Despite President Trump’s triumphant claims of legal vindication, the redacted version of Robert Mueller’s report on his two-year investigation offers a sordid and ignoble view of life in a White House under assault. Mueller provides multiple examples of top aides being ordered by the president to lie or hide information to mislead investigators, the press, and the American public.
Also chronicled in the report’s 448 pages are the president’s anger, impulsiveness, and basic insecurity, as well as his refusal to respect basic boundaries and norms in a system of government based on checks and balances. Repeatedly, witnesses before Mueller told, under oath, of being ignored by the president when they offered advice against some of his worst impulses to take actions that would surely have plunged his administration into crises.
Among those who tried to keep him out of trouble but whose advice in specific instances was rejected were Reince Priebus, his first White House chief of staff; Hope Hicks, communications director; Donald McGahn, his first White House counsel; Jody Hunt, chief of staff to Attorney General Jeff Sessions; and Steve Bannon, his chief strategist and senior counselor.
Remarkably, the report details more than a dozen instances where senior staffers ignored or refused to carry out direct orders from the president because they knew what he wanted was either illegal or would be politically disastrous for his White House. Notably not in that group were senior advisers Stephen Miller and Jared Kushner, his son-in-law. They stand alone in Mueller’s telling as encouraging Trump’s worst instincts, eagerly falling in line whenever the president gave them a command. But that is in sharp contrast with most of the senior staff who were grilled by the special counsel’s office.
Among those who risked the president’s ire by either slow-walking or simply refusing direct orders were Rick Dearborn, deputy chief of staff; K.T. McFarland, deputy national security director; Rob Porter, staff secretary; Chris Christie, former governor of New Jersey; Dana Boente, acting assistant attorney general for national security; Rod Rosenstein, deputy attorney general; Dan Coats, director of national intelligence; Michael Rogers, director of the National Security Agency; and James Comey, former FBI director, as well as Priebus, Sessions and McGahn.
Almost palpable in the pages is the frustration of those around Trump when he pushed them to write letters or make statements at odds with the facts. The president pictured in the report had a difficult time understanding why they would not lie. One example involved Michael Cohen, vice president of the Trump Organization and Trump’s personal lawyer. During the campaign, Cohen was still working on getting approval to build a Trump Tower in Moscow. So he was perplexed when candidate Trump, during a press conference, stated five times that “I have nothing to do with Russia.” The report notes: “Cohen recalled speaking with Trump after the press conference about Trump’s denial of any business dealings in Russia, which Cohen regarded as untrue. Trump told Cohen that Trump Tower Moscow was not a deal yet and said, ‘Why mention it if it is not a deal?’”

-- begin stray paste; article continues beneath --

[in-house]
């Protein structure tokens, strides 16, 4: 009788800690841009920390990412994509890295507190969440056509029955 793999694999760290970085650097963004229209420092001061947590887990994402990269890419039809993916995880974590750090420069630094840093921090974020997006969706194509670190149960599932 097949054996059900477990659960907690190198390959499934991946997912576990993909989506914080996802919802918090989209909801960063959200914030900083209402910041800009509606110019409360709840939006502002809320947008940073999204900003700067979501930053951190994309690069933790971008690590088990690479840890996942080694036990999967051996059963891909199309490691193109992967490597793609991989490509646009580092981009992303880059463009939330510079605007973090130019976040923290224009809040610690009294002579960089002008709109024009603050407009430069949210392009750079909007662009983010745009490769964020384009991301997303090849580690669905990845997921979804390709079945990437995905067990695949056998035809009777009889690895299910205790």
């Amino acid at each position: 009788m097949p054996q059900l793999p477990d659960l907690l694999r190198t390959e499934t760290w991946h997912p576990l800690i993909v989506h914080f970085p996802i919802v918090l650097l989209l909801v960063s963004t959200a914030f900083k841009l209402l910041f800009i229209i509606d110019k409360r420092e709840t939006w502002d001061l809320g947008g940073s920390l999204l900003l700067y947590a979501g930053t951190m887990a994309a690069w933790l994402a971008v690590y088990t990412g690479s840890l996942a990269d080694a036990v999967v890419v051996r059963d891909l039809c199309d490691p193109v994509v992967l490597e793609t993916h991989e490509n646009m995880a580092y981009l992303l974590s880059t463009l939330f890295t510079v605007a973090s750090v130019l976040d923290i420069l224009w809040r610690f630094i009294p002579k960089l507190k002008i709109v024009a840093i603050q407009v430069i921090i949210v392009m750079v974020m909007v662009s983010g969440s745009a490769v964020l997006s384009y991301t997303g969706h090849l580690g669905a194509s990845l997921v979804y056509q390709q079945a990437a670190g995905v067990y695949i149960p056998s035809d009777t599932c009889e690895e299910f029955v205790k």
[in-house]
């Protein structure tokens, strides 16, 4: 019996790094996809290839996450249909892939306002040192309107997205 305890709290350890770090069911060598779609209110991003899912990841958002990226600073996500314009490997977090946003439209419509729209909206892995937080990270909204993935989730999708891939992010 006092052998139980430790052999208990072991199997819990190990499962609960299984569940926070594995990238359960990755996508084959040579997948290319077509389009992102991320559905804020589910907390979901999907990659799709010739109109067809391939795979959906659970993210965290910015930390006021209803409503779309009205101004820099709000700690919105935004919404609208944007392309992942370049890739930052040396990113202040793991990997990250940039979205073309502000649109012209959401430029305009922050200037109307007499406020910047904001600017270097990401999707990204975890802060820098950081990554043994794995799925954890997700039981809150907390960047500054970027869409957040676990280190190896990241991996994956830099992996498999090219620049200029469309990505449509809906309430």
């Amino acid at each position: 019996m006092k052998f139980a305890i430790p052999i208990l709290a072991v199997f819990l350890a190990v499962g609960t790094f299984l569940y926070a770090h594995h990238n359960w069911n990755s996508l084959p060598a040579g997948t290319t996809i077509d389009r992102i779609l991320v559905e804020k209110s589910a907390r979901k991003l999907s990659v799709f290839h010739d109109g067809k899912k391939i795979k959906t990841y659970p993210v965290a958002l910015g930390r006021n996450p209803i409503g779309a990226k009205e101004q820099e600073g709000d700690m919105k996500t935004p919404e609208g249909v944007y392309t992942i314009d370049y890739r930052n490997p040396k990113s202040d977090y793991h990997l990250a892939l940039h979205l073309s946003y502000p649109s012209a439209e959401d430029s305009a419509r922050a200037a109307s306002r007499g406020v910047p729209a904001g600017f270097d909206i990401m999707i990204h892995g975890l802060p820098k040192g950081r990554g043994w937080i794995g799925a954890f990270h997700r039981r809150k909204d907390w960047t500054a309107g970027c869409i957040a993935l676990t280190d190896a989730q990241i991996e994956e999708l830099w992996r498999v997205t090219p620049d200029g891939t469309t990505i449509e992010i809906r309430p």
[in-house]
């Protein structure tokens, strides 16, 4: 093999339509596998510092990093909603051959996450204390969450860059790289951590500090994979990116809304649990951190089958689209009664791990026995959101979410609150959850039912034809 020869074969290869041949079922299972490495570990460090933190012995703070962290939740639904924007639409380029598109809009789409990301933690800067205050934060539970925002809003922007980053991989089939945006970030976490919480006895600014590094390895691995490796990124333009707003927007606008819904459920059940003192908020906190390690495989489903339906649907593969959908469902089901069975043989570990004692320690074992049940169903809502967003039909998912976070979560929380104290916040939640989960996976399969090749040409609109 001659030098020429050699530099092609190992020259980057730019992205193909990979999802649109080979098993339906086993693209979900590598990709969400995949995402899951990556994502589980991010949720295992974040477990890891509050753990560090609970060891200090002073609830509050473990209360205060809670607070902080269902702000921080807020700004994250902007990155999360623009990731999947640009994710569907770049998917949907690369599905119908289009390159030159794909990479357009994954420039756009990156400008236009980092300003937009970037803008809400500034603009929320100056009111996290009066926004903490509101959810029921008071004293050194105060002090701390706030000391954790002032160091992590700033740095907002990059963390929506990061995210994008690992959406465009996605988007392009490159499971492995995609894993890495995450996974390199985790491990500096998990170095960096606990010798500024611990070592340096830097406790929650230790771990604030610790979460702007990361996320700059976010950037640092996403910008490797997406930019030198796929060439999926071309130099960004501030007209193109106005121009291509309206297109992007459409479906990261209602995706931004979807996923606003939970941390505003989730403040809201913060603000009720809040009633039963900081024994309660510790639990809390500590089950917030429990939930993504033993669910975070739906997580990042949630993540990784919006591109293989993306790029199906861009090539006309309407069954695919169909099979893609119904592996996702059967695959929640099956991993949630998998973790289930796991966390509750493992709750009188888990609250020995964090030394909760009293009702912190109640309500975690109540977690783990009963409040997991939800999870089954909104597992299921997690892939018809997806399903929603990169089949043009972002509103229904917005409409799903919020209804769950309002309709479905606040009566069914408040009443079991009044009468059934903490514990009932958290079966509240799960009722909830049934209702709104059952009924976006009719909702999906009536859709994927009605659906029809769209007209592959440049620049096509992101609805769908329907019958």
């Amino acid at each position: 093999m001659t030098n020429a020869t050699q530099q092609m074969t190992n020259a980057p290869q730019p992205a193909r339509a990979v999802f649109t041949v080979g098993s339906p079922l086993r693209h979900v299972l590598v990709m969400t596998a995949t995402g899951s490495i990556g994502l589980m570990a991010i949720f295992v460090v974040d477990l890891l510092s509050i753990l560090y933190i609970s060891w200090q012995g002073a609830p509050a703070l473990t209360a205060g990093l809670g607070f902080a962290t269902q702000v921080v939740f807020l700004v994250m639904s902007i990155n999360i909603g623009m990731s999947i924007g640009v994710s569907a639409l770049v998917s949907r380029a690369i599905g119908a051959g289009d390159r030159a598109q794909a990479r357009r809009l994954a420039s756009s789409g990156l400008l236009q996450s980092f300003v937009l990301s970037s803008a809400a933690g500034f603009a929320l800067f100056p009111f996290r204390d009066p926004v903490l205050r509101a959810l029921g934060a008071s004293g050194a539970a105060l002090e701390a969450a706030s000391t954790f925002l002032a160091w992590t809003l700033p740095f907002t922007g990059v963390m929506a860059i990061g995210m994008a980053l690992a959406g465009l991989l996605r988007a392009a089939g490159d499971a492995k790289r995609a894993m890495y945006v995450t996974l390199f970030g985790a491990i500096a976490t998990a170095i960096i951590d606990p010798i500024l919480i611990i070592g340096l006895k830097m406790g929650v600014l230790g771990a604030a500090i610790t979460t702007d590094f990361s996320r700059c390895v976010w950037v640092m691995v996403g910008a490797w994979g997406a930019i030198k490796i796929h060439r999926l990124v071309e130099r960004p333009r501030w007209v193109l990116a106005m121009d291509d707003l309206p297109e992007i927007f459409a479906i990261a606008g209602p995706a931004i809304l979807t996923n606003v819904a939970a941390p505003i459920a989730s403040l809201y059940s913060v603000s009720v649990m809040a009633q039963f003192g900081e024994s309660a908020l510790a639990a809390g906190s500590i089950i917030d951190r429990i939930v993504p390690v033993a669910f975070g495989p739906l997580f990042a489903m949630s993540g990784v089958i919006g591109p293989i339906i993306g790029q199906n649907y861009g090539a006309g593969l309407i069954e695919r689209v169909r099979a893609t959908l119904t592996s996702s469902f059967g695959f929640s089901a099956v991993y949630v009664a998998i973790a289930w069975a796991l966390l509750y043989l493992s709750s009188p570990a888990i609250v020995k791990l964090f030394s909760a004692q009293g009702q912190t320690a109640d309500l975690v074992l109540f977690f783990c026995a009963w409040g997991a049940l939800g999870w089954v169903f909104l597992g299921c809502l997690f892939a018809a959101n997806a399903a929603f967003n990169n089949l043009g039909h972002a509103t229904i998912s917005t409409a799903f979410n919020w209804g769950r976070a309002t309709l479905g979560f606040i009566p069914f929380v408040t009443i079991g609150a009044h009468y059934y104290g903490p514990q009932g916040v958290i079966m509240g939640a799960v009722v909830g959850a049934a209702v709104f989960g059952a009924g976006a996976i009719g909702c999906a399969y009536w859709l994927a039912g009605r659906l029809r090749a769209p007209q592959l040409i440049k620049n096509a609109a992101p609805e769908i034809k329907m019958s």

Similarly, the report found that Trump tried to get McFarland to lie about then-National Security Director Michael Flynn’s dealings with Russia and documented the president’s untruths about a key meeting with Comey. The greatest pressure to lie, though, was put on McGahn, according to the report, which devoted eight pages to detailing the president’s heavy-handed effort to get his White House counsel to deny a New York Times report that Trump had tried to get McGahn to fire Mueller and had been dissuaded only when McGahn threatened to quit. “After the story broke, the president, through his personal counsel and two aides, sought to have McGahn deny that he had been directed to remove the special counsel,” said the report. “Each time he was approached, McGahn responded that he would not refute the press accounts because they were accurate...” Still determined, Trump then met in the Oval Office and tried to get McGahn to change his story. McGahn refused and further infuriated the president by telling him he had notes of their conversation.
Trump erupted. “What about these notes? Why do you take notes? Lawyers don’t take notes. I never had a lawyer who took notes.” The report continues: “McGahn responded that he keeps notes because he is a ‘real lawyer’ and explained that notes create a record and are not a bad thing. The president said, ‘I’ve had a lot of great lawyers, like Roy Cohn. He did not take notes’.”
Trump’s insecurity is an undercurrent running through much of the report, with frequent citations of the president’s wariness of anything he thought could be seen as undermining the legitimacy of his election or his presidency. This was frequently mentioned in testimony to the investigators. “Several advisors recalled that the president-elect viewed stories about his Russian connections, the Russia investigations, and the intelligence community assessment of Russian interference as a threat to the legitimacy of his electoral victory,” said the report, which quoted Hicks as calling the intelligence community’s assessment his “Achilles heel because even if Russia had no impact on the election, people would think Russia helped him win, taking away from what he had accomplished.”
That insecurity also was behind the numerous instances documented of the president yelling at aides, losing his temper and threatening firings—though, oddly, he was reluctant to lower the axe personally and repeatedly tried to get others to request resignations and push the offending official out the door.